Sierra Leone diamond exports down 28%
Exports of diamonds from Sierra Leone fell by around 28 percent in value year on year in the first half of 2009, according to official data seen by Reuters on Wednesday.
Shipments of the precious stones, the poor West African country’s main source of foreign currency, were valued at just under $36 million in the first six months of the year, down from around $50 million in the same period of 2008, figures showed.
Lower demand for diamonds among consumers whose disposable income for luxury goods has been reduced by the impact of the global financial downturn, as well as declining grades in easily accessible locations, are discouraging production.
“A lot of money has to be spent in diamond mining this time round in Sierra Leone because little can be done now in surface mining,” said Ibrahim Gina, manager of the government’s Gold and Diamond Office.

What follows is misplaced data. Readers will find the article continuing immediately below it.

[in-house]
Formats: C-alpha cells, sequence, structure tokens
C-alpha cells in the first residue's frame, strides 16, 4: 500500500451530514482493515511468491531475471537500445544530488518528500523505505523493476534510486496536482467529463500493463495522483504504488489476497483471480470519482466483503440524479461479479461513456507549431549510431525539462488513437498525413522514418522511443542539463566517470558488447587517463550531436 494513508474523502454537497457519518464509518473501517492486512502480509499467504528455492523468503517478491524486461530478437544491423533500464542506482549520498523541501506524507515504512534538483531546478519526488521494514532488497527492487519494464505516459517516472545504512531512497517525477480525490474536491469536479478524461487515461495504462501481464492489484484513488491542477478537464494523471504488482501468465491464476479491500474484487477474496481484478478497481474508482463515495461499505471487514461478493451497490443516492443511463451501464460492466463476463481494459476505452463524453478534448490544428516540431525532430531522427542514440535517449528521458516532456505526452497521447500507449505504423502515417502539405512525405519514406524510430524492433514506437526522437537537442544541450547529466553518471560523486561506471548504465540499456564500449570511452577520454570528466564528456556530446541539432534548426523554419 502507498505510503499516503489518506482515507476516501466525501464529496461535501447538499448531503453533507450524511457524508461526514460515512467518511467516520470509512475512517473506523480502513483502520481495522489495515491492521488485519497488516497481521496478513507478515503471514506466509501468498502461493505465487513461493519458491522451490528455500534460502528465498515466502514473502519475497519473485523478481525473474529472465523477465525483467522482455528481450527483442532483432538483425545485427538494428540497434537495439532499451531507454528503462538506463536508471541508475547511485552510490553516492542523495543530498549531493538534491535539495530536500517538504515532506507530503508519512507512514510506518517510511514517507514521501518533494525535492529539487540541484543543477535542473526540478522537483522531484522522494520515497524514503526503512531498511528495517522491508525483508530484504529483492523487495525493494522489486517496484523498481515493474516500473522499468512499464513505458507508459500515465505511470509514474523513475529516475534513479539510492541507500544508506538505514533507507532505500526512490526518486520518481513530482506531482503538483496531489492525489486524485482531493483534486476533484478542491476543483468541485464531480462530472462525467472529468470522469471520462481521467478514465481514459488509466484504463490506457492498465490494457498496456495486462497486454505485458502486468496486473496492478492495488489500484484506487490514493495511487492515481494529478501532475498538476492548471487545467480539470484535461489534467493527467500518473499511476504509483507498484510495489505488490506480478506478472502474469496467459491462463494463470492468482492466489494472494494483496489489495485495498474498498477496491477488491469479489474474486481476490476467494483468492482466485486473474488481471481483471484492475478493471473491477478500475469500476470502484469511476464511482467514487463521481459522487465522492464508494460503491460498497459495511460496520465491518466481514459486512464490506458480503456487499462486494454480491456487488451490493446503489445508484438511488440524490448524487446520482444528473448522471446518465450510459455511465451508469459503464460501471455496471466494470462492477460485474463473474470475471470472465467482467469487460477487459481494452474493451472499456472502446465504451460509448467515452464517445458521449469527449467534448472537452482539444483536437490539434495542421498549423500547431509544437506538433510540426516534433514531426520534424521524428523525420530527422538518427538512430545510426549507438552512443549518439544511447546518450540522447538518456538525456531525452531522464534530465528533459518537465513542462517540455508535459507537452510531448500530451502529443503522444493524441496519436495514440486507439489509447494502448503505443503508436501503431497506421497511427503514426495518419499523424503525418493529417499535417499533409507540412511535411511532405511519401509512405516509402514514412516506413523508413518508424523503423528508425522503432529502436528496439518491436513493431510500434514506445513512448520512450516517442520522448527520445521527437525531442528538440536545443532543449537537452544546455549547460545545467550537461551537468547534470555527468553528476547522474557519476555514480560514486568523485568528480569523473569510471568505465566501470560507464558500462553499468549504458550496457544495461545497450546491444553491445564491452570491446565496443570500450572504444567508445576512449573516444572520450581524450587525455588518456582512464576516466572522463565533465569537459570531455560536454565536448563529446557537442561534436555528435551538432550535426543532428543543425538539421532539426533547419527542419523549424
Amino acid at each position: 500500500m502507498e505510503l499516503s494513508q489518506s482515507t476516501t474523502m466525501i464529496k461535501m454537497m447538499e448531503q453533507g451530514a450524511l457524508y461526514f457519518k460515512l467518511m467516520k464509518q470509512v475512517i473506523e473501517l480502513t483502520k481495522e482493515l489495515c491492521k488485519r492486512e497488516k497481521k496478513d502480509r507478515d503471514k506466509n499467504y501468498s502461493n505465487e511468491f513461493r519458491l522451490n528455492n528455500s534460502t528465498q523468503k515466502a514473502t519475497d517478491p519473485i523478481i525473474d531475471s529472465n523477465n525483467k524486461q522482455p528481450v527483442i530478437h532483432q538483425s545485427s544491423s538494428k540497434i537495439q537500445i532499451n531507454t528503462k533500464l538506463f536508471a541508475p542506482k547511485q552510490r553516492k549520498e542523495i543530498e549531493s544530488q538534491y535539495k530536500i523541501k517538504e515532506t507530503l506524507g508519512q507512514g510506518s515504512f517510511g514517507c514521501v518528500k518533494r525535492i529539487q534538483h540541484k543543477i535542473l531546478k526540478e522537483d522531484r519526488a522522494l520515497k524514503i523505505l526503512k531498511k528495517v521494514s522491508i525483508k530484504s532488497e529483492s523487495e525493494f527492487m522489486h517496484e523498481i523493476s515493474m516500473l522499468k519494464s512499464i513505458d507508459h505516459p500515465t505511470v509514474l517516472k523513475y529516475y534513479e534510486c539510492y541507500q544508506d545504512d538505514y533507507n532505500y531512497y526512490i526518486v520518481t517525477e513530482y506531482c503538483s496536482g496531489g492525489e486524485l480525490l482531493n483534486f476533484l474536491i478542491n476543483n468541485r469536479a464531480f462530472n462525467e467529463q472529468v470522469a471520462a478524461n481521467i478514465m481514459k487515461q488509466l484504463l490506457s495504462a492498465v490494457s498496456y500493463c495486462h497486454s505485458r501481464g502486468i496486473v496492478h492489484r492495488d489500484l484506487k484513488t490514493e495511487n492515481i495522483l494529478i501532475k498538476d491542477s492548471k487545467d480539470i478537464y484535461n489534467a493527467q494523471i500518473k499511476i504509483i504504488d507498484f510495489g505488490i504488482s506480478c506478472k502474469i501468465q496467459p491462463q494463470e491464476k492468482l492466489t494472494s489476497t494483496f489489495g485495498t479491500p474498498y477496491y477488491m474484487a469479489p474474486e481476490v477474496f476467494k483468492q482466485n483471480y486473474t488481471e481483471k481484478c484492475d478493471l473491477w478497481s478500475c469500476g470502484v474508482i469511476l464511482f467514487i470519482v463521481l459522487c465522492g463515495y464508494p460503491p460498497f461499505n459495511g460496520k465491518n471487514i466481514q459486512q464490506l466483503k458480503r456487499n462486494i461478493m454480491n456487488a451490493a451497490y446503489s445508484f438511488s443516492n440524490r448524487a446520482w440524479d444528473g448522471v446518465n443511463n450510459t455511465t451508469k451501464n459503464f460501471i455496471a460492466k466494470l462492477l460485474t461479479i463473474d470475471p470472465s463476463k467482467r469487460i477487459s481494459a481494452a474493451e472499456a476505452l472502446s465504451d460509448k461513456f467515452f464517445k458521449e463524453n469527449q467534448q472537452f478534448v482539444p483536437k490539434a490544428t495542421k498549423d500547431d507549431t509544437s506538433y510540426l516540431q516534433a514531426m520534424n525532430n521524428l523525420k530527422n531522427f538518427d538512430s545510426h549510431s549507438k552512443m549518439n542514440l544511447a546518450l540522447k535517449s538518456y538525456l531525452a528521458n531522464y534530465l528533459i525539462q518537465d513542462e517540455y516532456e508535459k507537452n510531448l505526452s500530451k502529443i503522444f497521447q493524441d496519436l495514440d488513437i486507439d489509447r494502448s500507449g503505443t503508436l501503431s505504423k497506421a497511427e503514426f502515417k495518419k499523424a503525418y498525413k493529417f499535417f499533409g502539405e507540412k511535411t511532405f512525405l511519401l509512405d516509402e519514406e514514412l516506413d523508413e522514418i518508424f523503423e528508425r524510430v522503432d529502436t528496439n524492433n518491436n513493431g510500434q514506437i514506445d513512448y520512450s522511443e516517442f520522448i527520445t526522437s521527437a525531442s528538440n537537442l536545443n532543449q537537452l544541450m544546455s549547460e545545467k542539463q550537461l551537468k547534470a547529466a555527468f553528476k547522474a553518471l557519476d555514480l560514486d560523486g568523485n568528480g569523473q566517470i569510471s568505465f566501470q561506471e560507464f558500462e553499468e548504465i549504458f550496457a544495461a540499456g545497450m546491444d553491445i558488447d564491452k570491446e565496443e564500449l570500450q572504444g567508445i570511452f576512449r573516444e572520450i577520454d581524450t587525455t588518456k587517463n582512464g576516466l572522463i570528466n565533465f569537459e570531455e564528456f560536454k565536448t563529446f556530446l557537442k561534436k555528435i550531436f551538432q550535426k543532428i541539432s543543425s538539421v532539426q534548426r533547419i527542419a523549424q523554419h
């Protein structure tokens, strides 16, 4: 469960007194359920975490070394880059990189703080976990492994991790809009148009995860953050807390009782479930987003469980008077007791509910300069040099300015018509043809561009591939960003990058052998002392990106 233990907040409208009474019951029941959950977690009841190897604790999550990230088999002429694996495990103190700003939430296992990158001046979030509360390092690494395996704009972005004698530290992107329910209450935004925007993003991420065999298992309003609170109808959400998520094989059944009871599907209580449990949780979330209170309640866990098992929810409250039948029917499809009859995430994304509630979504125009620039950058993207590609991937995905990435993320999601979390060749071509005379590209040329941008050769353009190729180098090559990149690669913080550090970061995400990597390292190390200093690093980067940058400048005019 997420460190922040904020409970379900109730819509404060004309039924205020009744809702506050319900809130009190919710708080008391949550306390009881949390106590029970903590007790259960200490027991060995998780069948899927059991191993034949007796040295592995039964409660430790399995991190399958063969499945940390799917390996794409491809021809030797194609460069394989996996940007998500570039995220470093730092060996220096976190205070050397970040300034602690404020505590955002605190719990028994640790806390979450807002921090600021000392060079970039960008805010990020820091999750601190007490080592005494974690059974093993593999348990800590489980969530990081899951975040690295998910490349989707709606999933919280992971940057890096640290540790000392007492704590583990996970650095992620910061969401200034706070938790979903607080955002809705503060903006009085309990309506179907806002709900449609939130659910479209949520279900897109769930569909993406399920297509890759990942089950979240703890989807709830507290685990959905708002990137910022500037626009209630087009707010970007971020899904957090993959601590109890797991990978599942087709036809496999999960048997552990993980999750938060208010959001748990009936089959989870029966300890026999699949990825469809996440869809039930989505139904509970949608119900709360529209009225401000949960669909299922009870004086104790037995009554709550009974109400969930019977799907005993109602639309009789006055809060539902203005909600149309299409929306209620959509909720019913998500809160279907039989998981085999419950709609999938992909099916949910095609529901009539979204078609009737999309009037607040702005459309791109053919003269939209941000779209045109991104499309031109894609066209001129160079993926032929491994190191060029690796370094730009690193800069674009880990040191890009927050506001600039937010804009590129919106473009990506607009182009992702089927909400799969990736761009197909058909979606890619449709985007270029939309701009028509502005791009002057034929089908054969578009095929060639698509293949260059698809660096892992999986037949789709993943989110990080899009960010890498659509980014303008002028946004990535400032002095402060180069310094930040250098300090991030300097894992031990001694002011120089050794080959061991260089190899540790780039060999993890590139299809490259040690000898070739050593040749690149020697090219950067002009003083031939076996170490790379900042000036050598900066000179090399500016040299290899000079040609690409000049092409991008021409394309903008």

Average prices of diamonds on world markets are 18 percent down from their level at this time last year, according to data from independent news provider PolishedPrices.
Earlier this year, London-listed Target Resources said it was suspending diamond mining in the former British colony.
During its 1991-2002 civil war, diamonds mined there helped finance rebels who murdered and raped civilians, and the stones became a global symbol of the most destructive impact of the exploitation of natural resources in Africa.
Since the war ended, resources firms have stepped up efforts to find and dig bauxite and titanium ore rutile, as well as gold and diamonds, in a country ranked bottom of the United Nations’ Human Development Index.
“The country expects very low exports by the end of the year,” independent financial analyst George Turay said. “All the indications are that 2009 will be bad.”